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UNCAC at 20: Uniting the world against corruption

Celebrate Anti-corruption Day with Technology that Helps Stop the Scourge

By Greg Pinn

Corruption is an insidious plague that has a wide range of corrosive effects on societies. It undermines democracy and the rule of law, leads to violations of human rights, distorts markets, erodes the quality of life and allows organized crime, terrorism, and other threats to human security to flourish.

This evil phenomenon is found in all countries — big and small, rich and poor — but it is in the developing world that its effects are most destructive. Corruption hurts the poor disproportionately by diverting funds intended for development, undermining a government’s ability to provide basic services, feeding inequality and injustice, and discouraging foreign aid and investment.[1] 

This statement by Kofi A. Annan, then secretary general of the United Nations, introduces the United Nations Convention Against Corruption. Signed by 140 member states[2], the Convention outlines procedures for the prevention and criminalization of corruption. It also discusses standards for international cooperation in these fields, and for asset recovery.[3] To celebrate the 20th anniversary of its ratification, the United Nations 2023 International Anti-Corruption Day (December 9)  highlights the links between anti-corruption and peace, security, and sustainable development.

Babel Street supports the United Nations' efforts to end corruption worldwide, and believes that innovative technologies can provide the type of insight needed for governmental transparency.

Government corruption: a worldwide plague

From “state capture” (systemic political corruption in which private interests significantly and unfairly influence decision-making processes of central governments) to municipal kickbacks, corruption mars governments and the lives of people those governments purport to serve. It stymies economic growth. It exacerbates social inequity by diverting public funds away from essential services (for health, education and infrastructure) into the hands of corrupt officials and their cronies. It distorts the economic playing field, hindering fair competition and stifling innovation. When corruption becomes widespread enough, entire nations can lose credibility, leaving investors and foreign aid organizations choosing to channel their money elsewhere. Finally, as the populace begins to distrust its government, political instability and social unrest can occur.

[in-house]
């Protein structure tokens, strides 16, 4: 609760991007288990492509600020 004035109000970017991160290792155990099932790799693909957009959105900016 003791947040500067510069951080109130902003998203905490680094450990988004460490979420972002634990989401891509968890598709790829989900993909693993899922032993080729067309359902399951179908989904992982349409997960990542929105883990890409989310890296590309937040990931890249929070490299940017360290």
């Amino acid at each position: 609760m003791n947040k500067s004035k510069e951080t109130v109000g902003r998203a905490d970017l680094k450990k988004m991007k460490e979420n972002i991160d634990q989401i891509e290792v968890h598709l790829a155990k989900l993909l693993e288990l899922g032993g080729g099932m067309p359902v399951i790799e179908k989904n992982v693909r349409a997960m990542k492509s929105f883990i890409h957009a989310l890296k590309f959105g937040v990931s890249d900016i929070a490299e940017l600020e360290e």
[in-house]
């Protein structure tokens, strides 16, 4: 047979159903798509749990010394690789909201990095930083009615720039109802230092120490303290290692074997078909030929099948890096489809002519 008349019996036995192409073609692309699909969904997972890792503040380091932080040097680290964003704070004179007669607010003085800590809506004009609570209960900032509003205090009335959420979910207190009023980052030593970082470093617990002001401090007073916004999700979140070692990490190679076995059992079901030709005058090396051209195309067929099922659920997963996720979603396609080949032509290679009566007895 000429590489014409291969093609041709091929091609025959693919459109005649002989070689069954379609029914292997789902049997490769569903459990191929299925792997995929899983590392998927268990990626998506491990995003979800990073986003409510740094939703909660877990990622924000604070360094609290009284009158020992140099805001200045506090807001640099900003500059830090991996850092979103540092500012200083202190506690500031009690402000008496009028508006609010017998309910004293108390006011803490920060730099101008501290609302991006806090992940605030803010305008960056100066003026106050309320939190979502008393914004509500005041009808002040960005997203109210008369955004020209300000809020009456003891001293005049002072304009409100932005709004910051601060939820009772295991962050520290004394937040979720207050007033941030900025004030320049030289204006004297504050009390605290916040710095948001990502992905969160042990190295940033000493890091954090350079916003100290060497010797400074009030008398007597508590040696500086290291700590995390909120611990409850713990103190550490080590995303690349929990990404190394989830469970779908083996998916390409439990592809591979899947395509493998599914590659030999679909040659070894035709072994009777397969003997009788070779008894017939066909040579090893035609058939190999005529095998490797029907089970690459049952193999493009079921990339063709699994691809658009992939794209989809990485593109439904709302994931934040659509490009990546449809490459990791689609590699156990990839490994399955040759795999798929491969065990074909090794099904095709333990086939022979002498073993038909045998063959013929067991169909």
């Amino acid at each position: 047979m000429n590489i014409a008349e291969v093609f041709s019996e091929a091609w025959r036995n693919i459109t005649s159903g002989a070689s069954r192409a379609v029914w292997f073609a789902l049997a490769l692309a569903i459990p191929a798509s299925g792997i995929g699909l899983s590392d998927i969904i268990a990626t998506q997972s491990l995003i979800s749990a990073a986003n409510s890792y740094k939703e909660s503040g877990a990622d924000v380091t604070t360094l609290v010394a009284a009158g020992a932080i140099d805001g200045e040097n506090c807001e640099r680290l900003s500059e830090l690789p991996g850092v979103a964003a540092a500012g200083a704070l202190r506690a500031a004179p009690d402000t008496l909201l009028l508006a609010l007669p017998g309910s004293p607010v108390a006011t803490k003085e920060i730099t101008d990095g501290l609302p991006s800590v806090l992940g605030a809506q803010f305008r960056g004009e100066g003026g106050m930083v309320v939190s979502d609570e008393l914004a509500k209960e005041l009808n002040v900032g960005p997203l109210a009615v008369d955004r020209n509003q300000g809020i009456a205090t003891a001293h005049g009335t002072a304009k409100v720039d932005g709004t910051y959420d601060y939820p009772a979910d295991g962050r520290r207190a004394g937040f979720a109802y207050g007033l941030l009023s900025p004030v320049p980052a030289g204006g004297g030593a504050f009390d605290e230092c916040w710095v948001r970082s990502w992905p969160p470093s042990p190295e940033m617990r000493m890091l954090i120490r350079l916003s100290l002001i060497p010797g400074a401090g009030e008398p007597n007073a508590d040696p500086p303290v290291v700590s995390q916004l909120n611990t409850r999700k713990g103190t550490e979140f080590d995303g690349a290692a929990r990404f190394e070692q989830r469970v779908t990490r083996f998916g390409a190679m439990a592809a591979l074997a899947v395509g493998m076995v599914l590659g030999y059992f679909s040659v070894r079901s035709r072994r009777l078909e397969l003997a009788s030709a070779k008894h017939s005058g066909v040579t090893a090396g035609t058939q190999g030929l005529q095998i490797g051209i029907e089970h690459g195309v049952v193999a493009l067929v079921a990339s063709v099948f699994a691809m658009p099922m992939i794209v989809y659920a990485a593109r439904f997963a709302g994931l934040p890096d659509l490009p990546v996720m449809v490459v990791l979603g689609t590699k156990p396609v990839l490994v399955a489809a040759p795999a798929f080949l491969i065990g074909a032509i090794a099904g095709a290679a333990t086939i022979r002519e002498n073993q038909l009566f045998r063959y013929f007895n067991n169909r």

Consider the following examples.

  • In Russia, oligarch connections of then Prime Minister Dmitry Medvedev created a network of nonprofit organizations. They funneled huge sums into those foundations to build mansions for Medvedev to live in and yachts for him to sail — expecting favors from the Russian government in return.[4]
  • For a decade in Brazil, construction executives created a cartel to coordinate bids for the Petrobras state-run energy firm. They systematically overcharged the company, bribing Petrobras executives to turn a blind eye. Construction executives and Petrobras employees pocketed the excess sums, believed to total roughly US$5.3 billion.[5]
  • In South Africa, state capture occurred when the industrialist Gupta family forged a relationship with then Deputy President Jacob Zuma. In 2003, the Gupta family began financing the luxurious lifestyle of the Zuma family. Upon his election to the presidency in 2009, Zuma’s government began awarding lucrative contracts to Gupta companies. (South African authorities now believe that up to US$4 billion was lost in these deals.) In response to these events, a series of riots and other episodes of civil unrest occurred over nine days in July of that year. More than 300 people died in the riots.[6]

Ending corruption

The United Nation Convention lists measures its signatories should take to develop and/or maintain effective anti-corruption policies and penalties. These measures encourage “integrity, transparency, and accountability” in government and the private sector. Noting that the easiest way to stop corruption is to prevent it, United Nations measures include:

  • Establishing and promoting effective anti-corruption practices, periodically reevaluating them to determine their efficacy